M.S. and M.E. students in the Computational Systems and Synthetic Biomedical Engineering track must successfully complete the core course requirements outlined below, as well as the total course credit hour requirement of the M.S. or M.E. degree programs. At least nine (9) credit hours from the following core courses:

  • BME 6670 – Genomic Signal Processing
  • BME 6900 – Principles of Synthetic Biology
  • BME 6760 – Modeling and Analysis of Biological Networks
  • PH TX 7777 and 7778 – Applied Genomics I and II

At least six (6) additional credit hours from graduate level courses related to the specific computational or mathematical research area of interest, for example:

  • CS 6210 – Scientific Computing I
  • CS 6957 – Probabilistic Modeling
  • MATH 7875 – Applied Mathematics Seminar

 

Ph.D. Students

Ph.D. Qualifying Exam

Ph.D. students in the Computational Systems and Synthetic Biomedical Engineering track are expected to have general knowledge in computational and numerical methods as well as in systems and synthetic biomedical engineering, with a specific focus in one biomedical engineering application. A student who, for example, applies computational methods to problems in cancer genomics, should have knowledge in both areas. The material for the exam will be based primarily on topics covered in the core courses. However, there will be a strong emphasis on the integration of computational approaches and the target area of application, material not likely to be covered explicitly in any course or textbook.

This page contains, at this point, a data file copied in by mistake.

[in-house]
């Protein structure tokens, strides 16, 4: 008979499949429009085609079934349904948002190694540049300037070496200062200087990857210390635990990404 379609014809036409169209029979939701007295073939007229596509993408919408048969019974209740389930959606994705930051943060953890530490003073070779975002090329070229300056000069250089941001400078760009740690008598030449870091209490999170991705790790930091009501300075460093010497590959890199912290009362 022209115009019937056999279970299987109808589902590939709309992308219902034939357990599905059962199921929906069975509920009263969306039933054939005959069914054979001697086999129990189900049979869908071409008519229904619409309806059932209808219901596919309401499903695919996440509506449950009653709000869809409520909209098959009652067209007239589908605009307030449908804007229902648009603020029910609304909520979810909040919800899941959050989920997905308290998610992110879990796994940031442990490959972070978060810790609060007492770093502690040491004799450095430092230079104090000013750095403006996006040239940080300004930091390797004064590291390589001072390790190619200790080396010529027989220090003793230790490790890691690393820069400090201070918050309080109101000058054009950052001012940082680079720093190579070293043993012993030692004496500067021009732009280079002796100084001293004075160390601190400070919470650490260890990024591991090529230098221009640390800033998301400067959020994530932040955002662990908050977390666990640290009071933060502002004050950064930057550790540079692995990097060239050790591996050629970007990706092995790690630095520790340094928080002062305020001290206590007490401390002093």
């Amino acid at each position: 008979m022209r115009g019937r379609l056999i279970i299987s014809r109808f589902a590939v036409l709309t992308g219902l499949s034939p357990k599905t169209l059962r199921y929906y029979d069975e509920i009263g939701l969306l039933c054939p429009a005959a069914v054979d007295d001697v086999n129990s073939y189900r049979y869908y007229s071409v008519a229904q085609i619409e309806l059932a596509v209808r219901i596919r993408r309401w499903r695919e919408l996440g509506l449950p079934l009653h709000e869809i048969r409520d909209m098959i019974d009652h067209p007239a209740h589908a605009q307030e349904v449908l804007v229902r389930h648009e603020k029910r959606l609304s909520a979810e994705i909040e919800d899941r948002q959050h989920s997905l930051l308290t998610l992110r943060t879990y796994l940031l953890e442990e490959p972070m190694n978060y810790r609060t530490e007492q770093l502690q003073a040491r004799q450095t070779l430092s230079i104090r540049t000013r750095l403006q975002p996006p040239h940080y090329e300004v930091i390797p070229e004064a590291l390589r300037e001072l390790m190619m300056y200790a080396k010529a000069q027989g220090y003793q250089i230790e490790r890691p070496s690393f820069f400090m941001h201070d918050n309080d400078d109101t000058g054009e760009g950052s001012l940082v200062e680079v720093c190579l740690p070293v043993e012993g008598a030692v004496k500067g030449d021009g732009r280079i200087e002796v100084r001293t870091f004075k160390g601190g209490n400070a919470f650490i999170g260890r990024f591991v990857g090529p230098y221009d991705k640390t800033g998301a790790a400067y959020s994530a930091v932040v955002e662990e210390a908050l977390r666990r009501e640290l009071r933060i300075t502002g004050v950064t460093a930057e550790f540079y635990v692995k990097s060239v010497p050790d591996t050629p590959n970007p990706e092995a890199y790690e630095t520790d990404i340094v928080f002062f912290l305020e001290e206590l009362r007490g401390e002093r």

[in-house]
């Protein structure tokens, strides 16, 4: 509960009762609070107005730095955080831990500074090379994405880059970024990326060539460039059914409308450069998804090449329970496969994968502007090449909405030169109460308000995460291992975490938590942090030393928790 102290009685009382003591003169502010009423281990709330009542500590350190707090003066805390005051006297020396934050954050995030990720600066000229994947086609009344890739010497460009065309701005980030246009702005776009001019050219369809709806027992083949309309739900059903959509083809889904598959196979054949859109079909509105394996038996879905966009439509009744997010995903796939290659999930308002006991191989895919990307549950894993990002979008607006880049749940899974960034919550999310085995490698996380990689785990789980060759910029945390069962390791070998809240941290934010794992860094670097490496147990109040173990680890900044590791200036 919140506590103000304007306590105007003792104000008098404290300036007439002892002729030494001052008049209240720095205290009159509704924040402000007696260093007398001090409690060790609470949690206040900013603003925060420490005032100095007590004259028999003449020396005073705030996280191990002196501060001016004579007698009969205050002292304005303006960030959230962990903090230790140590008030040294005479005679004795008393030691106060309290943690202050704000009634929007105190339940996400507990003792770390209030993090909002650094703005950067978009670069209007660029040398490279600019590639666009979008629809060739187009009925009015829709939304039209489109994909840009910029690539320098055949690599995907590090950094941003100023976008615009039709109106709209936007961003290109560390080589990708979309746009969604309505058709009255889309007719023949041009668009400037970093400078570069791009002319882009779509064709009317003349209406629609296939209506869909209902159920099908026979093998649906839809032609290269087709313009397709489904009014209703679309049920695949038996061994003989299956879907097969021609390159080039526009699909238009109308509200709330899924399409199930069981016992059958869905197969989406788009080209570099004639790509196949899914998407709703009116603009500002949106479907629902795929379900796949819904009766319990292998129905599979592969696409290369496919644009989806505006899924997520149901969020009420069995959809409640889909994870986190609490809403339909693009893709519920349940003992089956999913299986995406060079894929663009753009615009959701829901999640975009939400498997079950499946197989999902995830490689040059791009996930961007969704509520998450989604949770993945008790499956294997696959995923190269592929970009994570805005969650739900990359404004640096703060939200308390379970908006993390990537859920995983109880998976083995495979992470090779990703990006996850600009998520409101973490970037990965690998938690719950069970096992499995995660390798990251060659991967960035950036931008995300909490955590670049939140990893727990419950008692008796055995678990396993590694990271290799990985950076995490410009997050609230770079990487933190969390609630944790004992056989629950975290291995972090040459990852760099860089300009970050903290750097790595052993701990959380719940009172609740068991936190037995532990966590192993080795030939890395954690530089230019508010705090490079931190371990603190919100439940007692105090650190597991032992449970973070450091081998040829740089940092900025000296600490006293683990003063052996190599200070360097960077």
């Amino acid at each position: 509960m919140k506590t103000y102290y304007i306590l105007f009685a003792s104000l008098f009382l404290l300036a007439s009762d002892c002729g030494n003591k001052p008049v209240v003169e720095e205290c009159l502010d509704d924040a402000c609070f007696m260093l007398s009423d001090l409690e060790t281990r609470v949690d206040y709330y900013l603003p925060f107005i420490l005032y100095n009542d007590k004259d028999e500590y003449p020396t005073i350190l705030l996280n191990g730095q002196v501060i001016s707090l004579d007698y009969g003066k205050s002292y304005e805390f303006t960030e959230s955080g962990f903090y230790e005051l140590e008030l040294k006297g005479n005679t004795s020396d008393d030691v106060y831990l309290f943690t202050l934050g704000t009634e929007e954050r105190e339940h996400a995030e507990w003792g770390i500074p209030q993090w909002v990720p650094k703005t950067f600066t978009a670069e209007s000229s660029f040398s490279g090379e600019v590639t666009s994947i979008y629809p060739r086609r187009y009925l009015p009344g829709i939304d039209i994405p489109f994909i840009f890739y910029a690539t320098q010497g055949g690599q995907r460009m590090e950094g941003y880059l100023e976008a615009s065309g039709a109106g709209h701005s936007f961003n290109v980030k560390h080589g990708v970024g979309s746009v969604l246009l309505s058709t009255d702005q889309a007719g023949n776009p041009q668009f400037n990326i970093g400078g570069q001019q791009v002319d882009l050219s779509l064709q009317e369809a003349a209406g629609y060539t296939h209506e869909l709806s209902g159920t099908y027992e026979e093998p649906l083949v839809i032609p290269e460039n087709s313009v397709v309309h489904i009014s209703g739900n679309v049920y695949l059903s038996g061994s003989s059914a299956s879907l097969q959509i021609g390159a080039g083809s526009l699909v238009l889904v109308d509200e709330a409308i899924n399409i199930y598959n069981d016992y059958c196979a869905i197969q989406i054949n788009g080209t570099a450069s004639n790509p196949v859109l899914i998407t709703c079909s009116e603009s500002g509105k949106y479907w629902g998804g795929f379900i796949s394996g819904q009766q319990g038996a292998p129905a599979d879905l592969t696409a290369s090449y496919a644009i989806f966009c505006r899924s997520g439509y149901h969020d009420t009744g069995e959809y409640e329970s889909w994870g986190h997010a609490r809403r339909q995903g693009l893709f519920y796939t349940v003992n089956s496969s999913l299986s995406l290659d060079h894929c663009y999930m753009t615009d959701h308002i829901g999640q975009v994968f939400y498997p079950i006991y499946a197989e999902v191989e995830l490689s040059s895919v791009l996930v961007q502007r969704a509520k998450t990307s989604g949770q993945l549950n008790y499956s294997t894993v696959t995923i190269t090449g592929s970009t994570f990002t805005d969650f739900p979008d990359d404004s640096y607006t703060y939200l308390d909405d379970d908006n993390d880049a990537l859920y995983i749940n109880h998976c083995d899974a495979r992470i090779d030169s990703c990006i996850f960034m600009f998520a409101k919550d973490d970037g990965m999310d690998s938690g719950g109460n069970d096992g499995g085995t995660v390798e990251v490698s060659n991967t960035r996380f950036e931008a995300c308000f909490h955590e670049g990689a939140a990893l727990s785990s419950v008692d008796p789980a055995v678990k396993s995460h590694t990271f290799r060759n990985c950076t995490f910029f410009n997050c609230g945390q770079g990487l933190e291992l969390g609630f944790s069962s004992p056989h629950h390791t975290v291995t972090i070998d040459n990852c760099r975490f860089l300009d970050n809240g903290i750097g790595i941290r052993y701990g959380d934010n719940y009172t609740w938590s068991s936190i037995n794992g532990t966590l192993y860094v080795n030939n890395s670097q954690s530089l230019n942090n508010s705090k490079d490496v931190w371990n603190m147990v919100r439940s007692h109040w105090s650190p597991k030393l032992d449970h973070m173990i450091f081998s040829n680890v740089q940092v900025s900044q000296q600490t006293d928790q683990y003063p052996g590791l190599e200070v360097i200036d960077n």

Program of Study

The course selection that will be appropriate for each student in the Computational Systems and Synthetic Biomedical Engineering track will vary and depend highly on the specific research project in which the student participates. It will be especially important to choose courses that provide both the scientific background and the technical skills required to carry out this research. The Program of Study is a list created by the student and the supervisory committee of all courses to be completed by the student as part of the requirements for the Ph.D. The Program of Study requires formal approval by the student’s advisor, Dissertation Supervisory Committee, and Director of Graduate Studies.